Should_You_Seek_a_Trademark_for_a_Hashtag_You_Use_for_BrandingYou don't often hear about branded hashtags and trademarks going together. But as the hashtag grows more in prominence in pop culture, it seems it's become a form of intellectual property (IP). Forbes recently pointed out how companies are using them everywhere for branding purposes, including placing hashtags on products as much as they do using them on Twitter or Facebook.

What makes this ironic is that Twitter is rumored to be phasing out the hashtag, which seems to pave the way for hashtags to become more of a trademarked entity than just a plaything on social media. Now we have to wonder what the future is of the hashtag and whether new litigation will start over trademark infringements.

Using Brand Names and Slogans in Hashtags

The only way a hashtag can be trademarked is if it uses a specific brand name or slogan that's targeted to a company. So a hashtag like #ImLovingit from McDonald's can legally be protected now, especially since it is unique enough where it probably wouldn't overlap with something similar.

Regardless, what happens when hashtags start overlapping in creative content? With so many hashtags already in use, the creative possibilities may be starting to narrow. In the above Forbes article, it is mentioned that 100 trademarks applications are already out for specific brand-name hashtags. This is only going to grow if the hashtag continues into ensuing decades.

Will this mean more trademark infringement cases clogging up the courts over unknowing hashtag use? It is something to think about in your own company if you are starting to employ hashtag catchphrases into your online marketing campaign.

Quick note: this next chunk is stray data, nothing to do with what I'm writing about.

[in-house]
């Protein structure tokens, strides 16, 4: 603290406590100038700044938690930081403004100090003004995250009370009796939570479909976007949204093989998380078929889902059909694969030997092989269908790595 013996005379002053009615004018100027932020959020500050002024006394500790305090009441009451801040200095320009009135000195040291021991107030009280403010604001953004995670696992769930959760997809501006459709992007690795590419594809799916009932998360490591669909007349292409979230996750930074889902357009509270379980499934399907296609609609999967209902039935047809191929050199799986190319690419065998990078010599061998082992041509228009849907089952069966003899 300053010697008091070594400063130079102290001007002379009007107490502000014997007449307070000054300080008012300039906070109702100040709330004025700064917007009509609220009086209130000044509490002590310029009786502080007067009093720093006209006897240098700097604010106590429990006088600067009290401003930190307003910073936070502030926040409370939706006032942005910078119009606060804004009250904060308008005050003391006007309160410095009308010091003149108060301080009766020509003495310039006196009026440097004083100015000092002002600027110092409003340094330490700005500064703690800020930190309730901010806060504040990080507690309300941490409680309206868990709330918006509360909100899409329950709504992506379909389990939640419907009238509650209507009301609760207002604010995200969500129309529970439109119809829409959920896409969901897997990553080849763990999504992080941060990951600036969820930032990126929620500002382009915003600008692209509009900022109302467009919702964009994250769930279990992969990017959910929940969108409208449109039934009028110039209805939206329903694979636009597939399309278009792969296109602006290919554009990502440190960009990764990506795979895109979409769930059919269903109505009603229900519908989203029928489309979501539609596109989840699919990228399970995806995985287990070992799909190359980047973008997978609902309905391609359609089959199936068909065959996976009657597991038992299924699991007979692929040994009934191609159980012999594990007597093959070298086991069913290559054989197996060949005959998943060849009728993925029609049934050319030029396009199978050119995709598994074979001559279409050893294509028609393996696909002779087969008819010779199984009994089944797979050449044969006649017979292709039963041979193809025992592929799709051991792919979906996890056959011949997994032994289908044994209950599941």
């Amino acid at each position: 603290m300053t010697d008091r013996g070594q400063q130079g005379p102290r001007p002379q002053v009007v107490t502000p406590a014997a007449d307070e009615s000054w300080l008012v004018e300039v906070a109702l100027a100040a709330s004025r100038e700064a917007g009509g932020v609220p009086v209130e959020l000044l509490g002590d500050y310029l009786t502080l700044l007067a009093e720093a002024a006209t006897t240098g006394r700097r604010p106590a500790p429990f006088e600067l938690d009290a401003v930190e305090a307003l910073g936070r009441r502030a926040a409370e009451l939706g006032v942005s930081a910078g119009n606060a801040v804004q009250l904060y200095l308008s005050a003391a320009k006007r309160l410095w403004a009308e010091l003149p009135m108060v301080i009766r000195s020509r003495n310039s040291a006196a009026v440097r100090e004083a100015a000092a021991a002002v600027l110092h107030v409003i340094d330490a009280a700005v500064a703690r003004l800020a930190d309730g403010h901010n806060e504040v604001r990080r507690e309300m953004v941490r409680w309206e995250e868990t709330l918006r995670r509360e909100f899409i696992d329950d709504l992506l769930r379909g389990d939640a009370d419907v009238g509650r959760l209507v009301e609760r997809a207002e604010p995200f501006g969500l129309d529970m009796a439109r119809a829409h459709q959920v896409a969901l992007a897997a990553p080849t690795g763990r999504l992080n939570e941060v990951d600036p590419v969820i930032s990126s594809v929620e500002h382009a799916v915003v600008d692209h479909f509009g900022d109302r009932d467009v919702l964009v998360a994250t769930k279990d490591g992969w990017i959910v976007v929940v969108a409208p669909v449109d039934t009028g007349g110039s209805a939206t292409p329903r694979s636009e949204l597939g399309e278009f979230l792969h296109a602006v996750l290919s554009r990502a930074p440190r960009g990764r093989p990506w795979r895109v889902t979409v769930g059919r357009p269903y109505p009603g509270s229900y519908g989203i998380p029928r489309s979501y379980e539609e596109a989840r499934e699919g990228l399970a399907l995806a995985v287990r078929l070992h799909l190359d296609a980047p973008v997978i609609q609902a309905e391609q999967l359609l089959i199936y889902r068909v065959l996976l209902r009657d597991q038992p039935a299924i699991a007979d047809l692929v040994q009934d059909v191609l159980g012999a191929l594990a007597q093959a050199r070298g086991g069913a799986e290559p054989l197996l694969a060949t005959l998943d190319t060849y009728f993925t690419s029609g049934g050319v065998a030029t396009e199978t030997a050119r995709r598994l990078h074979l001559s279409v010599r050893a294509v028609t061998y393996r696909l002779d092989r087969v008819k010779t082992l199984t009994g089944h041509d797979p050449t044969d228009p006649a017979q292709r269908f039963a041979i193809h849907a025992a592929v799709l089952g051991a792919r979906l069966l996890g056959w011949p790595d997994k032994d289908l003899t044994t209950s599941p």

Should You Trademark a Hashtag?

If you think you have created a hashtag that can stand alone, then there should be nothing stopping you from trademarking it. Something that is making money for you is going to be considered intellectual property that needs protection. Yet, because litigation can be expensive, you don't want to spend time in the courts battling infringement cases. Only trademark it if you are sure nobody else is using it and there isn't a strong possibility of it being unknowingly used by others. Protecting your intellectual property is a valuable action to take in securing your IP strategy.

Still need to make sure what qualifies as IP and the steps you need to take to protect it? Start with the Free Business Risk Assessment and go from there.

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